Having or working toward a degree that doesn’t match what you really want to do can put you between a rock and a hard place. Do you abandon your education in favor of what it is your really want to do, and waste thousands of hours of study and tens of thousands of dollars? Or do you just ignore what it is you really want to do?
It’s a tough choice no matter which way you go.
Why your degree and your career choice may not match
Not many people truly know what they want to do when they’re just 17 or 18 years old—heck, you’re just a kid! But university is a program, and that requires you to make some decisions early in the process, maybe before you’re ready. It may turn out to be the wrong choice.
What are some reasons why your ultimate career choice might not match with the degree you’re pursuing (or have already completed)?
- You entered a degree program that your parents wanted you to take, but you never felt strongly about it
- You chose a major for the expected income, without giving much thought to whether or not you’d actually like it—and you don’t like it
- You followed some influential friends into a major
- Your passions are in another area completely, one that you never thought that you might be able to make into a paying career
- Since you started university the employment prospects in the major have declined
- You started a part-time job or business in a field that you not only enjoy, but discovered that you have a real aptitude for
The reason for the change could be any one of these, a combination of two or more, or one I haven’t even thought of. What ever the reason, what should you do now?
If you’re a freshman, sophomore or even a junior, the obvious solution is to change your major to the desired career choice. That may mean added time and expense to your education, but it’s an option you do have.
But this post is meant for those who either a) are recent graduates, b) too far along in school to change their majors (or the change would be too radical), c) can’t afford the extra time and expense that changing a major might involve, or d) the desired career doesn’t require a university degree.
Here are some things to think about…
If you can’t change majors, at least finish your degree
Even if you decide that you hate the major you’re in, finish out your degree anyway. Here’s why:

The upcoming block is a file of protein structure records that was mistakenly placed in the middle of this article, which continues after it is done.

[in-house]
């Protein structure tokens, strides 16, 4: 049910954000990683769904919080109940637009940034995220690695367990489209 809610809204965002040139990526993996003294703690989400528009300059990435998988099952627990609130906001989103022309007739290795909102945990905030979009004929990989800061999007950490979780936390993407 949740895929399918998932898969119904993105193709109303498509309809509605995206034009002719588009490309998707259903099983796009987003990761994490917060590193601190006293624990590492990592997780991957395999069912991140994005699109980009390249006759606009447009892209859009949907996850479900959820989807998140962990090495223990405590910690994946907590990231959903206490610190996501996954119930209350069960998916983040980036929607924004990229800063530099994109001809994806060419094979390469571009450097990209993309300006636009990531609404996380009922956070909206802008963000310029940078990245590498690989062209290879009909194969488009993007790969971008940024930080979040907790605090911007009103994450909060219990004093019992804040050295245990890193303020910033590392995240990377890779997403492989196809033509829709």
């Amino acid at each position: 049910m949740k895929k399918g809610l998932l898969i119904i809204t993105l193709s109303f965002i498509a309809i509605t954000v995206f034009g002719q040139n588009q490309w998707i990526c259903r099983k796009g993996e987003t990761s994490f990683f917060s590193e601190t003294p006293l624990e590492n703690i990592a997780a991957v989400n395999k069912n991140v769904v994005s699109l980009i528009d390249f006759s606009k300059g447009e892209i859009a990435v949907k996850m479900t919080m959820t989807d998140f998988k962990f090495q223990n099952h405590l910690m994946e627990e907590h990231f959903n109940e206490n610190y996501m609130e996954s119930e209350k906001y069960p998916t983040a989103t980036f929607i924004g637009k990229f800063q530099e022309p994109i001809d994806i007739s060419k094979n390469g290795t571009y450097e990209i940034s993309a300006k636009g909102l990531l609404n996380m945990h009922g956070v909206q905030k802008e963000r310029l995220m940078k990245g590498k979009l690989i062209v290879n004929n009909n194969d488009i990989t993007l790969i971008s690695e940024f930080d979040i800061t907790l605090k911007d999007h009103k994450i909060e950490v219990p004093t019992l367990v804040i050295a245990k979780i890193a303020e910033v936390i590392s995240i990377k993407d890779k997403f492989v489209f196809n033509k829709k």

- You’re probably close to completion anyway, which is one of the reasons you can’t change your major
- An uncompleted degree program has close to zero economic value
- The time and money invested in your education to date will vaporize
- You might be able to parlay a completed degree into your career of choice
- As a matter of pride, you want to finish what you start
If you do complete your degree, how can you make it work in the career that you really want to go into?
Plan to work two or three years in your major field of study
OK, your major has nothing to do with what it is you really want to do with your life—but you still have a degree (or will get one soon). What can you do with it?
You can plan to actually work in that field for a time, and even if it isn’t what you ultimately want to do, it can still have benefits for you.
You’ll get work experience in a field in which you have specific training. Any kind of work experience can be good for what ever career you ultimately settle in, even if it’s totally unrelated.
Working in your major field will give you a chance to get on your feet financially. You probably have student loans to pay, a new car to buy, some credit cards to get rid of and an empty bank account to fill. Taking care of all of that will make it easier for you to transition into the career you want to be in.
Also, before entering your preferred career, you’ll have a both a degree and work experience in your original field. That’s a built-in Plan B, and you’ll be better off for having one.
Plan to move into the field that you really want on a part-time basis
If you plan to work in your original career major for a time you can use it as a springboard to ease into the career you really want, and you can do it gradually.
Many times the career you want to be in is one that doesn’t pay well, at least early on. You can use the paycheck from your career major to bridge the gap. You can work on getting into your desired career outside your job, by getting any training or certificates you need, or by working in it part-time to get the experience you need.
If you think of the job in your career major as something that enables you to get into the field you truly want to be in, then your career major will still be part of your larger plan.
Even if the career you studied for and first entered isn’t the one you ultimately want to stay in, the education will never be wasted.
Are you having second thoughts about your major? What do you plan to do about it?